Waking Hell

Publishers Weekly

‘Expanding a fascinating universe, Robertson brings to life a virtual world where memories can be rewritten without warning and physical distance means nothing. A brisk, twisty plot with plenty of intrigue will work for action fans as well as more philosophical readers who love to ponder big ideas.’



‘Even though “Waking Hell” is technically a second book in the series you will have no issues by not having read the first one. “Waking Hell” has a different cast of characters and Station is a place that organically evolves through time so even the constant readers will be slightly disoriented. It’s a wonderful place that’s worth exploring at ease – it seems like even Robertson seems to appreciate this, filling the first part of the books with less action and more character and setting development.

“Waking Hell” is anything but a difficult second novel. If anything, there seems to be lightness to Robertson’s writing. “Waking Hell” proves once again that he has plenty to offer to readers looking for intelligent science fiction filled with engaging characters, drama, emotions and advanced technology. Very recommended.’


Astounding Yarns

‘As with its predecessor, Waking Hell asks us questions about the ethics of future technology, and what makes us people.  With our experience increasingly mediated through the digital, and the potential for increasingly complex AIs to learn, grow and be fused with digital storage of memory, “fetch rights” becomes a real issue.  Human memory is notoriously fallible, but the digital can be easily edited, changed and duplicated.  Robertson asks us not just what truth is, but which versions of ourselves have primacy.

Waking Hell is a thought-provoking thriller with real warmth at its heart. Fans of Hugo Fist should embrace its richness, rather than be disappointed by his absence.’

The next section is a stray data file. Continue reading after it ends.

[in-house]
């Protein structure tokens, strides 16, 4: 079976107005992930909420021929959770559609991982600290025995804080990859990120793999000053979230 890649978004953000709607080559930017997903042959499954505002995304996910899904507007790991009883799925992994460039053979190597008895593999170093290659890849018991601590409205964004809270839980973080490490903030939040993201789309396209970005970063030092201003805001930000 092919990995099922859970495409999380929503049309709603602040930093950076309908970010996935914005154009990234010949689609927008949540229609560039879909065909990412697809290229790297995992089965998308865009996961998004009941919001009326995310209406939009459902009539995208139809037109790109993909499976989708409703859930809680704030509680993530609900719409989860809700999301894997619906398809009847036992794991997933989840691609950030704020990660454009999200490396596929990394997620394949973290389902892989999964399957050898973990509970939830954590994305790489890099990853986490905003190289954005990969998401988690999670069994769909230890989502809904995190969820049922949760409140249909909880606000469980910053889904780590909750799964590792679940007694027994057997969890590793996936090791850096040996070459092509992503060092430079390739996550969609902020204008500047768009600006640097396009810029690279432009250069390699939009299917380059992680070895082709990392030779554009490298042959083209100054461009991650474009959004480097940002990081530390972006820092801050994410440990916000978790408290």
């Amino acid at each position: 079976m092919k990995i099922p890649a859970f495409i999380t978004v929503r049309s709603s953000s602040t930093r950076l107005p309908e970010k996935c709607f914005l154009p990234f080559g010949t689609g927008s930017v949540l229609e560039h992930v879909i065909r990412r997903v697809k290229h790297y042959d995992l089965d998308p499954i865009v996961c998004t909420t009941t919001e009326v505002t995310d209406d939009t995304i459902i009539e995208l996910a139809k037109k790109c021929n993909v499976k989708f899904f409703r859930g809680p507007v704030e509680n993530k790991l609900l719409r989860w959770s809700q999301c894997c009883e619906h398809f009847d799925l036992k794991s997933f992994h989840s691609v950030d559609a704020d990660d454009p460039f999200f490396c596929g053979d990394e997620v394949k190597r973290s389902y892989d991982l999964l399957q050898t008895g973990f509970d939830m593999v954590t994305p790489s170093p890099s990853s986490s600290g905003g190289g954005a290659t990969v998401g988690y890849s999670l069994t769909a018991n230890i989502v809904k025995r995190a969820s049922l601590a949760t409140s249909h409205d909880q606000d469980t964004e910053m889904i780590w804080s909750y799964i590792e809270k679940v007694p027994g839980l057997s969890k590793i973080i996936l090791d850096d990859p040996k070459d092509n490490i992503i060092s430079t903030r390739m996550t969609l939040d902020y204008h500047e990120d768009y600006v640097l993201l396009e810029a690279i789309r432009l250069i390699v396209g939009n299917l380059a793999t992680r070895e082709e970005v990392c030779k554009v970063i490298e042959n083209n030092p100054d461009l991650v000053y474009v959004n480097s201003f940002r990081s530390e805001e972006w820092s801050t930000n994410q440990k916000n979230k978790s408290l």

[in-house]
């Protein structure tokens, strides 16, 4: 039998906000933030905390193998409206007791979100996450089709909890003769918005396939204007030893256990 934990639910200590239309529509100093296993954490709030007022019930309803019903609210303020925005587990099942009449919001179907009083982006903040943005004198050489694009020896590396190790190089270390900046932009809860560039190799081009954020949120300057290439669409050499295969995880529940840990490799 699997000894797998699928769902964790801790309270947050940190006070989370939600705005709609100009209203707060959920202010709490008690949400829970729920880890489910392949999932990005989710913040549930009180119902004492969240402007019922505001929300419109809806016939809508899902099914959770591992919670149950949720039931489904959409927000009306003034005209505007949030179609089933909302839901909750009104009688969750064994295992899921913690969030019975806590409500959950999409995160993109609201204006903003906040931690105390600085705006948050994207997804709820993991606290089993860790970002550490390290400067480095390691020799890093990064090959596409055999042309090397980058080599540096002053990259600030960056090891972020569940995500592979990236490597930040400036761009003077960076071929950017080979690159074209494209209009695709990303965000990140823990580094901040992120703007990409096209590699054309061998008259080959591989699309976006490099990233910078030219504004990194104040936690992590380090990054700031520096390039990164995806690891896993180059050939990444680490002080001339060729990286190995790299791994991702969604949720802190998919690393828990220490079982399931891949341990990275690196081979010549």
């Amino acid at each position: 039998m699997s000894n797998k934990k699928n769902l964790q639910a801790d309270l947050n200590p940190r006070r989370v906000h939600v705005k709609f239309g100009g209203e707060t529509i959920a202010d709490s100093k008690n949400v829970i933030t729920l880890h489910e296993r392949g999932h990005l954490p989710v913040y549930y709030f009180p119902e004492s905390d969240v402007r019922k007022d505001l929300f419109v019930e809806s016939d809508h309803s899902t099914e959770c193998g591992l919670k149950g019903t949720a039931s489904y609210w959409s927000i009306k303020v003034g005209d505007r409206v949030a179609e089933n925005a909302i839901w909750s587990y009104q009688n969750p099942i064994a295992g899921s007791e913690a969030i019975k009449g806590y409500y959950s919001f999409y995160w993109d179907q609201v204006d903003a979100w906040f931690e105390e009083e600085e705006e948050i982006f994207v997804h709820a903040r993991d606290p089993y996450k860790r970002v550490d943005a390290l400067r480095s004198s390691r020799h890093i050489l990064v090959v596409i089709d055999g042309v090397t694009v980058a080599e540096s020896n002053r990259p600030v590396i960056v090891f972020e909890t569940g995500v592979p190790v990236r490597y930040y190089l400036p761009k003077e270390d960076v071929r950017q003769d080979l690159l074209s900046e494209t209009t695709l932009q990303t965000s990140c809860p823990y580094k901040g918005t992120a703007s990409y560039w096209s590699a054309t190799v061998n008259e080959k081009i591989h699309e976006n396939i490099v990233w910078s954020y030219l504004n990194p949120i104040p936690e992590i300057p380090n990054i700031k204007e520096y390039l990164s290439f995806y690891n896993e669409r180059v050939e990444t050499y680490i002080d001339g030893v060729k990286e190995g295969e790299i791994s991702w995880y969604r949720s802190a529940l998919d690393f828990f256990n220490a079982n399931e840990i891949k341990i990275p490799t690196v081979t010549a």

Blue Book Balloon

‘As I said, you have to go with the flow. But what a flow it is. It’s a conspiracy thriller. There is a true “war in Heaven”. There are walking cities, and the ruins of human civilization, sketched poignantly as Leila pursues her brother. Most of all, the book transcends the setting of the previous story, revealing the original purpose and perhaps the ultimate origin of Station.

I don’t know if Robertson has any plans for further Station books but if he has, I’ll be reading them.’


For Winter Nights

‘Waking Hell begins gently with a personal tragedy and grief and, for some time, you might think you were reading one type of book before it suddenly explodes into something else entirely. Having read and loved Crashing Heaven, I should not have been surprised. Both books demonstrate so brilliantly the author’s fantastic imagination and creativity, not to mention his wit and eye for action and thrills. There are elements of horror here to go with the science fiction. I love this when it works and it works really well here. I loved how the story and plot developed. It builds and builds and builds and the intensity and excitement of the second half is so huge and powerful that I couldn’t put it down.’